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No, It Has Not 'Always Been This Way'

Thomas S. Harrington

One of the more common responses I get when I try to point out the alarming decline of basic civic values and practices in the US is one version or another of the following: "What are you getting so excited about? It is a dog eat dog world today, just as it has been for the entire trajectory of the human race. The powerful have always sought to fully exploit their ability to toy with the lives of “lesser beings”.

And with this response, these men--they are almost always men--feel they have really put the silly dreamer in his place, and that, moreover, that they have actually engaged in an argument and won it.

And because most Americans today have been brought up on a steady diet of punditry churned out by people whose knowledge base and thinking skills are said to be oh-so-much-greater and sharper than their own, they tend to have very little confidence in their ability to generate personal opinions on social and political issues, and hence, believe they have very little standing for contesting the Darwinian pronouncements of their local, self-proclaimed Alpha male.

When these gents are challenged by some one who has actually spent a little time studying the march of western civilization—the history they breezily dismiss as one long exercise in organized looting and unbridled aggression--they usually try to change the subject.

Why? Because their commandingly voiced “knowledge” of the past really doesn't go much beyond the tweeter-depth slogans they have been given by the corporate media.

Last Thursday was the 50th anniversary of the hanging of Adolf Eichmann in Jerusalem, man who was, as you know, one of the prime architects of the Nazi plan to eliminate European Jewry.

"It is at times such as these that we need to decide whether the juridical system we claim to live within, forged out of a desire to hold our basest instincts in check, responds to a set of collectively internalized moral values, or is simply a set of uplifting words on a page."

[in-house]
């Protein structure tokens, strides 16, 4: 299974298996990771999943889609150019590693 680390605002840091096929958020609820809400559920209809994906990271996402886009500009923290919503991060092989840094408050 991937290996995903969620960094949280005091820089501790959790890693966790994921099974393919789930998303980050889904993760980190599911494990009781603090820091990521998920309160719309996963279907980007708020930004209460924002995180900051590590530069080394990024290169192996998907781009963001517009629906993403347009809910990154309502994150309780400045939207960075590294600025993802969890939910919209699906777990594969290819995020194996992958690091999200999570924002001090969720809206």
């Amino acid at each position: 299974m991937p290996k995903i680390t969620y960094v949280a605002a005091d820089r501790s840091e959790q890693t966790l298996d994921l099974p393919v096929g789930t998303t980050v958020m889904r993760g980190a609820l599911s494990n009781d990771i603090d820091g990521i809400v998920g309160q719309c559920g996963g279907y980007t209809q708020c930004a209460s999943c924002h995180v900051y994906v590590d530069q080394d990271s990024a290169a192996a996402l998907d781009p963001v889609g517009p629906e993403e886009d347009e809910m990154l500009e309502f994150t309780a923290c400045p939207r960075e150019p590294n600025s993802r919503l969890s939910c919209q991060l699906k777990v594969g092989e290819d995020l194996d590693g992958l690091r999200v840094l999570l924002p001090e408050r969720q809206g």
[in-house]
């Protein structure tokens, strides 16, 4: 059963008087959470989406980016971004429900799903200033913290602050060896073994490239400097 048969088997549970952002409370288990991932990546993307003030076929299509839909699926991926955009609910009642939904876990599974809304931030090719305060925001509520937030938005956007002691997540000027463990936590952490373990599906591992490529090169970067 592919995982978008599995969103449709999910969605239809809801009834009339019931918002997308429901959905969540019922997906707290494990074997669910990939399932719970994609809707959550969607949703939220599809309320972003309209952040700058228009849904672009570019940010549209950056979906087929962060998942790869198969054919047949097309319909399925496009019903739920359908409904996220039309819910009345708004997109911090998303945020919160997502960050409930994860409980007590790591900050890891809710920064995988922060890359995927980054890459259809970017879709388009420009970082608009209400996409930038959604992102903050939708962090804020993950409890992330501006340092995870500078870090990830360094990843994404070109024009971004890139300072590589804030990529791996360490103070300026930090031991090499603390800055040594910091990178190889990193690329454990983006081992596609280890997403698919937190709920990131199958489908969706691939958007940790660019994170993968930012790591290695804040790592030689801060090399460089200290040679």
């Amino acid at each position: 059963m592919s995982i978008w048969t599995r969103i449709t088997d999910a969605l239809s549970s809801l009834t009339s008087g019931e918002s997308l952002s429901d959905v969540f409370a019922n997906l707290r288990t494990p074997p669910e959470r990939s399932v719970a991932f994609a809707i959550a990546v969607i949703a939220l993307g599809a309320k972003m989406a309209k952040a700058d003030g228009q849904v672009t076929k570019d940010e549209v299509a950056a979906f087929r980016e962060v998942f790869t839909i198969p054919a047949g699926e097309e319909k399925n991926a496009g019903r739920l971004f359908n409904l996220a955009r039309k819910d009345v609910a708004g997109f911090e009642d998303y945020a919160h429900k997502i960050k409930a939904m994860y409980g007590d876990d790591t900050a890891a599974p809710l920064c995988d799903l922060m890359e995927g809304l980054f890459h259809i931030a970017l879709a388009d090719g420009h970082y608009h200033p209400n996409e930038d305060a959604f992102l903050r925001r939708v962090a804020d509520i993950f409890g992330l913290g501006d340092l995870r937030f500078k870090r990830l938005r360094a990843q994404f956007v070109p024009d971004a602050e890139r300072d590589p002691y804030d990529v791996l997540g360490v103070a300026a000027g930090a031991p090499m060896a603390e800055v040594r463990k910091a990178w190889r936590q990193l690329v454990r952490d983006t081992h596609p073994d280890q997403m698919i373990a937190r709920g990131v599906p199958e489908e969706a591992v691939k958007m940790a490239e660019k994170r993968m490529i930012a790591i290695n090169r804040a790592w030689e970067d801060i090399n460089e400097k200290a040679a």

A few days before, the New York Times provided us with an inside view of how that progressive champion and Nobel Peace Prize winner Barack Obama sits down each week and decides who he is going to assassinate by remote control. The US president’s lethal edicts are generated purely on the basis of suspicions, suspicions which, in the case of so-called "signature strikes", could be as little as a pattern of "questionable" telephone calls.

In the case of Eichmann, there was a rich and abundant documentation regarding his culpability in the effort to murder industrial quantities of human beings.

And yet, Eichmann was given a trial and the right to defend himself. Indeed, the Israeli state even paid for him to have a defense lawyer. And far for from bloodthirstily hyperventilating at the prospect of his impending death, Jewish and non-Jewish thinkers and media figures from around the world engaged in a lively debate regarding the propriety of using capital punishment in this matter.

This, of course, came some 17 years after the Nuremberg Trials where many, if not all, of the same rights were extended to people who had cast an entire continent into an orgy of destruction which caused tens of millions of deaths.

The officials tried at Nuremburg, and later, Eichmann, could have easily been whacked by undercover agents.

So why did the allies in 1945-46, and then the Israelis in 1962, not do so?

Because the leaders of the prosecuting societies understood--at that time at least--that the real test of a person’s morality, and from there, the durability of system of laws within which his condition as a citizen is inscribed, is gauged by what that person and that system do in the face of truly disturbing and grotesque occurrences.

It is at times such as these that we need to decide whether the juridical system we claim to live within, forged out of a desire to hold our basest instincts in check, responds to a set of collectively internalized moral values, or is simply a set of uplifting words on a page.

In other words, back then we still understood that what was really on trial in Nuremberg and later in Jerusalem were not so much the Nazi villains as ourselves, and our oft-stated desire to live in a culture of laws and civilizing values.

So the next time some know-it-all “refutes” your observations about the decline of our civic morality by telling you that there is “nothing new under the sun”, ask him how and why it was that Eichmann and other Nazis got full due process while guys living in Yemen or the so called Af-Pak region—people whose only crime might be having a cell phone conversation with, or showing up at the funeral of, someone the operatives of the deeply corrupt and anti-democratic intelligence services of Saudi Arabia and Pakistan have identified as an “enemy”--are coolly murdered without due process by the president of the United States.

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Thomas S. Harrington

Thomas S. Harrington

Thomas S. Harrington is professor of Hispanic Studies at Trinity College in Hartford, Connecticut and the author of Public Intellectuals and Nation Building in the Iberian Peninsula, 1900–1925: The Alchemy of Identity (Bucknell University Press, 2014).

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